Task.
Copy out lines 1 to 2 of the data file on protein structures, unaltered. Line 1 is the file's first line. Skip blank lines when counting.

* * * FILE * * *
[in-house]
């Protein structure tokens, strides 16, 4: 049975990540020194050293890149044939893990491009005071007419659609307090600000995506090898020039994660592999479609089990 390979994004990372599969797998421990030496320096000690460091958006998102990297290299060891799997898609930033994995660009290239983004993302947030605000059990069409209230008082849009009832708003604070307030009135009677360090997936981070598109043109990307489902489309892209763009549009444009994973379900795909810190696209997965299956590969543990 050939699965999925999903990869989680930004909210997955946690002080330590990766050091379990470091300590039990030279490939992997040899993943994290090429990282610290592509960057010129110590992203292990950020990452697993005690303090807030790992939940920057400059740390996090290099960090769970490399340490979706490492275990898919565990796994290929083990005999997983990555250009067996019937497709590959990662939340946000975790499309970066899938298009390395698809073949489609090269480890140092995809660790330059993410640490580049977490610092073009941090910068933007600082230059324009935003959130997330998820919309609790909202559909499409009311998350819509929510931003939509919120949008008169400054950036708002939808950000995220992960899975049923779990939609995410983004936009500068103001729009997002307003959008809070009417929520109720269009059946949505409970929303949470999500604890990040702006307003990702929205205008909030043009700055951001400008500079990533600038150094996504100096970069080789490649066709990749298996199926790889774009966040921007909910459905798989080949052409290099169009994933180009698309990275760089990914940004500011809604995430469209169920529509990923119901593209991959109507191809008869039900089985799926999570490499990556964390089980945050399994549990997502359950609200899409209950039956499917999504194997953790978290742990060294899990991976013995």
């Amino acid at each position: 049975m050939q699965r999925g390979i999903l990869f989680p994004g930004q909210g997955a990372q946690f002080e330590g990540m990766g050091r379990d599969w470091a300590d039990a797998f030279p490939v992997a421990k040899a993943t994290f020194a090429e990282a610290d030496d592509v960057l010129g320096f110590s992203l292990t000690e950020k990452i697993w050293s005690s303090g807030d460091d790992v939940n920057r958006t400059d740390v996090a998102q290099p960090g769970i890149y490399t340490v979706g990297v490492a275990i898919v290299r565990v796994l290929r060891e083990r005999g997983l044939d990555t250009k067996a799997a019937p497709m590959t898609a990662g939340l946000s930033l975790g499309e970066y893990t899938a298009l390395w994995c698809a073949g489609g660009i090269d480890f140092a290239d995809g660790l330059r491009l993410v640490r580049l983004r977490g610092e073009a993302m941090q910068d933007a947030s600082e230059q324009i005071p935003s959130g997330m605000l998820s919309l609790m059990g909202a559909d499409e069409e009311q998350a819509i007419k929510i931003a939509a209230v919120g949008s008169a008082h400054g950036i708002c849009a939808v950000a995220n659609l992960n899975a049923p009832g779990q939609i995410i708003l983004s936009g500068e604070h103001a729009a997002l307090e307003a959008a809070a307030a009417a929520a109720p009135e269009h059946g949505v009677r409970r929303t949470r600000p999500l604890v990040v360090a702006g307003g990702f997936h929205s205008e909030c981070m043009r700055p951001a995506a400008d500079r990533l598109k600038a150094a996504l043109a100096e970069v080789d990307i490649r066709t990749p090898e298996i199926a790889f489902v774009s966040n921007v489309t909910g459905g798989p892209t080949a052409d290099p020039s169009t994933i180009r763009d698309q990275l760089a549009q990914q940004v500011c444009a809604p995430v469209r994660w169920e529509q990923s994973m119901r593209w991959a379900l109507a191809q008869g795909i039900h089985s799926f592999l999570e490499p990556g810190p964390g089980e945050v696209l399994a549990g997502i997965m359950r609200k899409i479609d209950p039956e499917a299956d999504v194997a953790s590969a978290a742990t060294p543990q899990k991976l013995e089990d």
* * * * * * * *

[in-house]
């Protein structure tokens, strides 16, 4: 049975990540020194050293890149044939893990491009005071007419659609307090600000995506090898020039994660592999479609089990 390979994004990372599969797998421990030496320096000690460091958006998102990297290299060891799997898609930033994995660009290239983004993302947030605000059990069409209230008082849009009832708003604070307030009135009677360090997936981070598109043109990307489902489309892209763009549009444009994973379900795909810190696209997965299956590969543990 050939699965999925999903990869989680930004909210997955946690002080330590990766050091379990470091300590039990030279490939992997040899993943994290090429990282610290592509960057010129110590992203292990950020990452697993005690303090807030790992939940920057400059740390996090290099960090769970490399340490979706490492275990898919565990796994290929083990005999997983990555250009067996019937497709590959990662939340946000975790499309970066899938298009390395698809073949489609090269480890140092995809660790330059993410640490580049977490610092073009941090910068933007600082230059324009935003959130997330998820919309609790909202559909499409009311998350819509929510931003939509919120949008008169400054950036708002939808950000995220992960899975049923779990939609995410983004936009500068103001729009997002307003959008809070009417929520109720269009059946949505409970929303949470999500604890990040702006307003990702929205205008909030043009700055951001400008500079990533600038150094996504100096970069080789490649066709990749298996199926790889774009966040921007909910459905798989080949052409290099169009994933180009698309990275760089990914940004500011809604995430469209169920529509990923119901593209991959109507191809008869039900089985799926999570490499990556964390089980945050399994549990997502359950609200899409209950039956499917999504194997953790978290742990060294899990991976013995």